Vijay Singh: The Hall of Famer and two-time PGA Champion (1998, 2004) is 48 years old. He hasn't competed since withdrawing at the midpoint of the A&T National on July 2 due to a bad back. This prevented a trip to Royal St. George's; he also reneged on a verbal commitment to the Canadian Open the week after. Whether it's his back or his knees (two surgeries in 2009), his aging body is starting to falter. He hasn't posted a top 10 in this tournament since 2006.
Steve Stricker: It's not that the 43-year-old can't win, it's just that he has yet to in a major. Since sharing 18th place at Doral in March, he has failed to finish outside a top 20 in nine starts. Although it includes a couple of victories, he's also placed T-11 at the Masters, a T-19 at the U.S. Open and a T-12 at the British Open. And that's the problem -- always a groomsman, never a groom. Statistically, he's one of the best, leading the Tour in strokes gained-putting, birdie average, adjusted scoring average, scrambling and par-4 performance. He's also way out front in consecutive cuts made, with 36 entering the World Golf Championships-Bridgestone Invitational. A no-brainer in fantasy circles, but a proven fade at the betting window.
David Toms: Returned to competition at the World Golf Championships-Bridgestone Invitational, his first live action without a cart since being forced out after nine holes of the John Deere Classic due to a hip injury. The 2001 champion at the Highlands Course at Atlanta Athletic Club is best-remembered for two reasons. First, he aced the par-3 15th hole in the third round. The next day, he laid up on the 72nd hole, knocked a wedge to 12 feet and buried the putt for par and a one-stroke margin of victory over Phil Mickelson. The track will play 250 yards longer than it did 10 years ago, but Toms ranks second on the PGA Tour in fairways hit and first in greens in regulation. And with a return to the winner's circle in May (at Colonial) and over $2.9 million already this season, in a vacuum he's a contender. But the 44-year-old is going to have to prove at Firestone that his hip is a non-factor.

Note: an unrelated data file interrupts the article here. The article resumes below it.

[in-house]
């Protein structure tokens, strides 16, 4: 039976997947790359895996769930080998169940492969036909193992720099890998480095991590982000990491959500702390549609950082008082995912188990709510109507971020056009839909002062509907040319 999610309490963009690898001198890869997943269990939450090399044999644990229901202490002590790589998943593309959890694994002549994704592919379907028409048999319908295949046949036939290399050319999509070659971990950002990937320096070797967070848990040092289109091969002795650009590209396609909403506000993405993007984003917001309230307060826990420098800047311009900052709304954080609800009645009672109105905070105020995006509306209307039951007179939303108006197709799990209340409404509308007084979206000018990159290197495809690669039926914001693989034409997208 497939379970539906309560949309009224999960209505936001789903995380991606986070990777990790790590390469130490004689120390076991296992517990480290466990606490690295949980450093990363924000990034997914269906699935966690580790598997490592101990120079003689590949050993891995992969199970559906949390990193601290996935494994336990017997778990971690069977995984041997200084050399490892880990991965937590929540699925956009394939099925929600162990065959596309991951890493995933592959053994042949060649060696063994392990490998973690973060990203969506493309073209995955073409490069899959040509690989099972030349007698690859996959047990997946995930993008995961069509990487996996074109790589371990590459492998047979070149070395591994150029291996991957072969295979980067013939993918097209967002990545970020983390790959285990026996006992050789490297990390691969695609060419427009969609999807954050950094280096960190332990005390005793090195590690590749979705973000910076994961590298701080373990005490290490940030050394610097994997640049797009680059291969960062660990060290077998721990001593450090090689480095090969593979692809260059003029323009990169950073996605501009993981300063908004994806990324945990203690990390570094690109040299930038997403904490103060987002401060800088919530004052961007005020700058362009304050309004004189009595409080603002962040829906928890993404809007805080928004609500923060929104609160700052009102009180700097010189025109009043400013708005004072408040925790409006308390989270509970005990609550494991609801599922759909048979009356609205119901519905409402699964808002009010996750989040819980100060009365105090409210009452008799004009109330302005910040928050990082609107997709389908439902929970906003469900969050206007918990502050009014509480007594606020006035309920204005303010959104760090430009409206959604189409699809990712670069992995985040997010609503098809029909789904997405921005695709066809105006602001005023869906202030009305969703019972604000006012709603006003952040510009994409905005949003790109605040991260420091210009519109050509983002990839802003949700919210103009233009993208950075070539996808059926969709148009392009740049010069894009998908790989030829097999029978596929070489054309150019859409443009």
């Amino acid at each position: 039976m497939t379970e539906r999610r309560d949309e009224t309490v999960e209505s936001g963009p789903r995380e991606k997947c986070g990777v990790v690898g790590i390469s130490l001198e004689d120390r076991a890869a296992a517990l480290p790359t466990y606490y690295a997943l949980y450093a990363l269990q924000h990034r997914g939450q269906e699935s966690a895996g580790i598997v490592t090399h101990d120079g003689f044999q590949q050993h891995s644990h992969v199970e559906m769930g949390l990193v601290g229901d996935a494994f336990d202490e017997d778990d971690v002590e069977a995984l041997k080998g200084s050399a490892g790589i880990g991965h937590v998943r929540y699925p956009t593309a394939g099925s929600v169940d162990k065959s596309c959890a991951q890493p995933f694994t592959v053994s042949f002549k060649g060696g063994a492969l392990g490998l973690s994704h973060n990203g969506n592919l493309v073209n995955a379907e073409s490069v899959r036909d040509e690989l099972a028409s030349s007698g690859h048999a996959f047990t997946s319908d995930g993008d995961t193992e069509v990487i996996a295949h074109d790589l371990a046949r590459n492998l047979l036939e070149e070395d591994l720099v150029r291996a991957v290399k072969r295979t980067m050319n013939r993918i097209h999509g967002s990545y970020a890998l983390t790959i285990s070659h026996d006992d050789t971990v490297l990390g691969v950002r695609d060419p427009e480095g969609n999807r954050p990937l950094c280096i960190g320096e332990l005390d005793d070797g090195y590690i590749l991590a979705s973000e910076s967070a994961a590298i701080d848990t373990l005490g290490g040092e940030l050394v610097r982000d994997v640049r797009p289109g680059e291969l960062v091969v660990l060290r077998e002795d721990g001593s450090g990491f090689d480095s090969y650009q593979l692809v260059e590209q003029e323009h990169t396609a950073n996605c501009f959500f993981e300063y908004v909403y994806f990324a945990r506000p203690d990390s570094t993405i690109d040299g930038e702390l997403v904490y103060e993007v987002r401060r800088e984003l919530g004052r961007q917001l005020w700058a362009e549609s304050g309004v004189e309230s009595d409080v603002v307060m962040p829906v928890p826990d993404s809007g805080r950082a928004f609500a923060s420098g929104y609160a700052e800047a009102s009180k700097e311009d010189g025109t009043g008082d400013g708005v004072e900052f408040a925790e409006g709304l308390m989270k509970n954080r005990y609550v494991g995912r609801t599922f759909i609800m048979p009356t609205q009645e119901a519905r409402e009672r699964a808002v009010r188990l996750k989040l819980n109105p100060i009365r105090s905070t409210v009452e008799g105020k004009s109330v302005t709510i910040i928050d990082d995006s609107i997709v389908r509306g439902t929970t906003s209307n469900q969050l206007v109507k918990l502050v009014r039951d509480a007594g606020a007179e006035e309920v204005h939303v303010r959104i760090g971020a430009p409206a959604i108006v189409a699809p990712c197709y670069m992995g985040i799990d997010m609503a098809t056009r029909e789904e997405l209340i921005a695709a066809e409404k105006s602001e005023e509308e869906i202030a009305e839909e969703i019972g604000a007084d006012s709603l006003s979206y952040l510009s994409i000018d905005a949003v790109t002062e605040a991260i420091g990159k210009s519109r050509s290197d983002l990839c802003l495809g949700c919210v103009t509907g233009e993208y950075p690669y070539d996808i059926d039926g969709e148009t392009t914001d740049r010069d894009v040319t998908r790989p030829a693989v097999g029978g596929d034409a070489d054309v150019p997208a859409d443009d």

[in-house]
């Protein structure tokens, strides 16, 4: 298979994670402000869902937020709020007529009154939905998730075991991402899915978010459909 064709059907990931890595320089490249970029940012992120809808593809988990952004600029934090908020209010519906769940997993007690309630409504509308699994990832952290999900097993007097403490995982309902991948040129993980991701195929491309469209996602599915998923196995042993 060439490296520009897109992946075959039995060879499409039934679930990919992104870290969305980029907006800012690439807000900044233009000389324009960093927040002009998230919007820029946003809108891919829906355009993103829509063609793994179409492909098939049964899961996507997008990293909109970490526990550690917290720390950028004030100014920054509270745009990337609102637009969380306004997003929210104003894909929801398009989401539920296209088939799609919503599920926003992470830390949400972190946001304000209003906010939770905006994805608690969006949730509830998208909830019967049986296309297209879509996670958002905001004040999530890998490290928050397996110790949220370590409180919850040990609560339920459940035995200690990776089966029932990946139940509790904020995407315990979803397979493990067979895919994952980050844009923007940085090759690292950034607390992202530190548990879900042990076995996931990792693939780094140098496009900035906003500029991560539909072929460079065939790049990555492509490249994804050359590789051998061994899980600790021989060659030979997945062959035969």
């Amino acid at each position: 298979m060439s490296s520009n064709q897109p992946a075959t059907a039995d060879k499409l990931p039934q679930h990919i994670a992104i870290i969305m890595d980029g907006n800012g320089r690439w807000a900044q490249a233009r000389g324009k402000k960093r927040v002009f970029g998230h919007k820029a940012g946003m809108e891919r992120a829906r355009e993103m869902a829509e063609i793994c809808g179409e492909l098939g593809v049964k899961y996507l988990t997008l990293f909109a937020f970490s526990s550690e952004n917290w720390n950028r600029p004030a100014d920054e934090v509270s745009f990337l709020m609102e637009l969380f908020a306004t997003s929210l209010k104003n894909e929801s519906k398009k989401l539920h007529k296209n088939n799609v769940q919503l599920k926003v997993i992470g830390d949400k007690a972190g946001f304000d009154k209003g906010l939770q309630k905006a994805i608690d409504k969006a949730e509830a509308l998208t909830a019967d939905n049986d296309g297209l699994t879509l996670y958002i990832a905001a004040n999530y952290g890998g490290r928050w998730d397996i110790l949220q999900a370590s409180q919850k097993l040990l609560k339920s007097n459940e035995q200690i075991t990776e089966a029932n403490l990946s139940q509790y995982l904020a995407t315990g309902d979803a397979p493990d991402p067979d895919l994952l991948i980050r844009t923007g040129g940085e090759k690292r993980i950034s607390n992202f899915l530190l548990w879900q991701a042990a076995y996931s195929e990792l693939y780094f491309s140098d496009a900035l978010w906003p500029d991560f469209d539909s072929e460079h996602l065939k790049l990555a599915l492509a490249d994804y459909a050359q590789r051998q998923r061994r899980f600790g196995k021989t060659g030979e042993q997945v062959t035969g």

Tiger Woods: Given his trials and tribulations, this label shouldn't surprise you. He returned from injuries in his left leg at the World Golf Championships-Bridgestone Invitational at Firestone, a site where he's won seven of 10 times, most ever for one golfer at the same venue in the same tournament. However, general speculation suggested that a top 25 would qualify as a mild success. And so goes the restructuring of our expectations. He hasn't won anywhere since the Australian Masters in late 2009 (his last start pre-hydrant) and has been hitting full shots for only 3-4 weeks in advance of the PGA Championship. His appearance in the season's final major will do more for his confidence than calling it a year and starting anew in 2012. Considering it an opportunity to log live reps with an evolving swing. Nothing more.